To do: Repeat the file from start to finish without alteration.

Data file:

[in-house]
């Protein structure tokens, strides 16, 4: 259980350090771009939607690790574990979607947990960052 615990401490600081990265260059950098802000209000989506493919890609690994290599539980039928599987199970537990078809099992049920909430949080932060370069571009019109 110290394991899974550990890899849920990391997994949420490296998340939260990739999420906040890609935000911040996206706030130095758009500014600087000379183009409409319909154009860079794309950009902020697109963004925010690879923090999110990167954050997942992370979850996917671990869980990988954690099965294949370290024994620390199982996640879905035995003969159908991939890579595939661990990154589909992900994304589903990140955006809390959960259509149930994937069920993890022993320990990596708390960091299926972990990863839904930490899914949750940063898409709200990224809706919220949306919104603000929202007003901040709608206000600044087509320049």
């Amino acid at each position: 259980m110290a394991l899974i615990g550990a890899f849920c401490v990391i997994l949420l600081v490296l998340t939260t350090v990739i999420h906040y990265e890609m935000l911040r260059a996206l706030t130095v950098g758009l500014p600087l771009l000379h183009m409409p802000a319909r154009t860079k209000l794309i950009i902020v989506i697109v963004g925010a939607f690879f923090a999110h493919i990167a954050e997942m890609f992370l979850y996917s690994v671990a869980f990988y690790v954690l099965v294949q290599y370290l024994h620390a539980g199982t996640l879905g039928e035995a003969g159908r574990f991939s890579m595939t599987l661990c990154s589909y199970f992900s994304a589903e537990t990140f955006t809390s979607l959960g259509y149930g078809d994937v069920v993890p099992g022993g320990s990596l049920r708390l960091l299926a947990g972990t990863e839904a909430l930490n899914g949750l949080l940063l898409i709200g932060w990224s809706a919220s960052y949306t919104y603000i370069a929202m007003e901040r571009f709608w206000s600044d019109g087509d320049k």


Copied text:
[in-house]
């Protein structure tokens, strides 16, 4: 259980350090771009939607690790574990979607947990960052 615990401490600081990265260059950098802000209000989506493919890609690994290599539980039928599987199970537990078809099992049920909430949080932060370069571009019109 110290394991899974550990890899849920990391997994949420490296998340939260990739999420906040890609935000911040996206706030130095758009500014600087000379183009409409319909154009860079794309950009902020697109963004925010690879923090999110990167954050997942992370979850996917671990869980990988954690099965294949370290024994620390199982996640879905035995003969159908991939890579595939661990990154589909992900994304589903990140955006809390959960259509149930994937069920993890022993320990990596708390960091299926972990990863839904930490899914949750940063898409709200990224809706919220949306919104603000929202007003901040709608206000600044087509320049």
């Amino acid at each position: 259980m110290a394991l899974i615990g550990a890899f849920c401490v990391i997994l949420l600081v490296l998340t939260t350090v990739i999420h906040y990265e890609m935000l911040r260059a996206l706030t130095v950098g758009l500014p600087l771009l000379h183009m409409p802000a319909r154009t860079k209000l794309i950009i902020v989506i697109v963004g925010a939607f690879f923090a999110h493919i990167a954050e997942m890609f992370l979850y996917s690994v671990a869980f990988y690790v954690l099965v294949q290599y370290l024994h620390a539980g199982t996640l879905g039928e035995a003969g159908r574990f991939s890579m595939t599987l661990c990154s589909y199970f992900s994304a589903e537990t990140f955006t809390s979607l959960g259509y149930g078809d994937v069920v993890p099992g022993g320990s990596l049920r708390l960091l299926a947990g972990t990863e839904a909430l930490n899914g949750l949080l940063l898409i709200g932060w990224s809706a919220s960052y949306t919104y603000i370069a929202m007003e901040r571009f709608w206000s600044d019109g087509d320049k």